Loving as God Loves

For God so loved the world, that he gave his only begotten Son, that whosoever believeth in him should not perish, but have everlasting life. For God sent not his Son into the world to condemn the world; but that the world through him might be saved.” (Jhn 3:16-17). God didn’t send His Son into this world to condemn us by telling us just how rotten we really are! Rather, because He loves us so much, He sent His Son into this world so that we could be saved.

Abraham got just a taste of God’s unfathomable love when he was told to do the unthinkable—sacrifice his own son whom he loved dearly, “Take now thy son, thine only son Isaac, whom thou lovest, and get thee into the land of Moriah; and offer him there” (Gen 22:2). Of course it was only a test in which he was stopped short of doing, but he didn’t know that at the time. And Isaac, like a harmless lamb, was innocent of anything but simply yielded to his father. For God to require this sacrifice from Abraham, God would require no less from Himself, “My son, God will provide himself a lamb for a burnt offering” (Gen 22:8). Even knowing how horribly His dearly beloved Son would suffer—being mocked, shamed, spat upon, flogged, crucified—He loved us so much to subject Him to it all.

“For scarcely for a righteous man will one die: yet peradventure for a good man some would even dare to die. But God commendeth his love toward us, in that, while we were yet sinners, Christ died for us … when we were enemies, we were reconciled to God by the death of his Son” (Rom 5:7-8,10). From a human perspective; few would die for a righteous man, and even fewer would die for a good man, but how many would die for their enemy? Yet God did just that. He commended or proved His love by sending His Son to die for His enemies!

In this was manifested the love of God toward us, because that God sent his only begotten Son into the world, that we might live through him. Herein is love, not that we loved God, but that he loved us, and sent his Son to be the propitiation for our sins. Beloved, if God so loved us, we ought also to love one another.” (1Jo 4:9-11). God loved us even though we didn’t love Him. We now love Him only because He first loved us, “We love him, because he first loved us” (1Jo 4:19). If He hadn’t loved us while we were His enemies, we never would have loved Him. Therefore, as He so loved us, we must also love others—we must love our enemies.

Jesus taught, “Ye have heard that it hath been said, Thou shalt love thy neighbour, and hate thine enemy. But I say unto you, Love your enemies, bless them that curse you, do good to them that hate you, and pray for them which despitefully use you, and persecute you; That ye may be the children of your Father which is in heaven: for he maketh his sun to rise on the evil and on the good, and sendeth rain on the just and on the unjust.” (Mat 5:43-45). God loves His enemies every day by sending sunlight and rain to maintain the ecosystem, sustaining all life. And His children must do likewise—do good to the unloving and even to the hating.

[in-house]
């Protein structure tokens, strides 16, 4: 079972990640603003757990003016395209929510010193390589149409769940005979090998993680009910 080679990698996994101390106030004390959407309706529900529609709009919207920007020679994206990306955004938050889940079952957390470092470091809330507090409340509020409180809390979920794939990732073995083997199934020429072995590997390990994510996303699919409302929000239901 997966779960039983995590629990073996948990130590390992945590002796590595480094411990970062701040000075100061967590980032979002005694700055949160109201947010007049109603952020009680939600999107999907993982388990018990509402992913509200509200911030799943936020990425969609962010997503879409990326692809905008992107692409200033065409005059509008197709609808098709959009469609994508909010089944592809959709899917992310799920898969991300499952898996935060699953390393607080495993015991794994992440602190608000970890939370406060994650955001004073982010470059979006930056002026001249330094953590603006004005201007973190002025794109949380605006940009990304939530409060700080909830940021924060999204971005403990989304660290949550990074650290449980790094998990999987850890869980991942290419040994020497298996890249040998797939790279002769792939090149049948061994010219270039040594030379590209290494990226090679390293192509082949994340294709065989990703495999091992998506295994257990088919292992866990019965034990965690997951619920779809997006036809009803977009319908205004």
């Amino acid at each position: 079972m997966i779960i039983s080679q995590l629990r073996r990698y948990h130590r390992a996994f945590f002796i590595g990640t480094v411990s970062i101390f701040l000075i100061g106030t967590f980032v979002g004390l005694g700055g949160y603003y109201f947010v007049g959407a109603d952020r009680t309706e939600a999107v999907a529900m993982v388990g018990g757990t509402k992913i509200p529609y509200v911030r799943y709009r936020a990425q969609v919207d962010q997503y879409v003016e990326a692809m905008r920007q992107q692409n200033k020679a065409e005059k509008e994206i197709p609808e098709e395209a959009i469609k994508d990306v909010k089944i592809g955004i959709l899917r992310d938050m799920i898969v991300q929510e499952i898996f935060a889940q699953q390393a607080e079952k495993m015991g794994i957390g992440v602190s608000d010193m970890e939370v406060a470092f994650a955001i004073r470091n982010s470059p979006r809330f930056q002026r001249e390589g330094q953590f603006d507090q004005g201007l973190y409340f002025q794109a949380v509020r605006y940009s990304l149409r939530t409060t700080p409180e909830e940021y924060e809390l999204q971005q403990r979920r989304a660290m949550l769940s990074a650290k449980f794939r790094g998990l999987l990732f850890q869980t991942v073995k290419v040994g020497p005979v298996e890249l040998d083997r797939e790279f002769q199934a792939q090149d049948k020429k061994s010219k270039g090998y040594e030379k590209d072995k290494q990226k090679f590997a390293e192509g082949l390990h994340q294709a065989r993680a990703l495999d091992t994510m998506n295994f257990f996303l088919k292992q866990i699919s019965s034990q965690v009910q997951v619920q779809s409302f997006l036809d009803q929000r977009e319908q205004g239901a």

John used Abel and Cain as examples of a child of God and a child of the devil, “In this the children of God are manifest, and the children of the devil: whosoever doeth not righteousness is not of God, neither he that loveth not his brother. For this is the message that ye heard from the beginning, that we should love one another. Not as Cain, who was of that wicked one, and slew his brother. And wherefore slew he him? Because his own works [actions] were evil, and his brother’s righteous.” (1Jo 3:10-12). Although Cain was Abel’s enemy, Abel loved Cain. God’s children and the devil’s children are known by their actions—by either loving or not loving their enemies.

Many teach that God had respect to Abel’s offering because it was a blood sacrifice, “And Abel, he also brought of the firstlings of his flock and of the fat thereof” (Gen 4:4). But that’s not the case. It was Abel himself that God respected, and Cain himself that He didn’t, “And the LORD had respect unto Abel and to his offering: But unto Cain and to his offering he had not respect” (v. 5). Had Cain’s actions been righteous as Abel’s, he also would have been accepted, “If thou doest well, shalt thou not be accepted?” (v. 7). God doesn’t regard gifts from those He doesn’t regard. We must first be accepted before our gifts will be.

Christ taught the intent of “Thou shalt not kill” (Mat 5:21), “Therefore if thou bring thy gift to the altar, and there rememberest that thy brother hath ought against thee; Leave there thy gift before the altar, and go thy way; first be reconciled to thy brother, and then come and offer thy gift” (Mat 5:23-24). We’re breaking “Thou shalt not kill” when we’re not doing all we can to be at peace with others including our enemies, “If it be possible, as much as lieth in you, live peaceably with all men … if thine enemy hunger, feed him; if he thirst, give him drink” (Rom 12:18,20). Like God, God’s children love their enemies by doing good to them.

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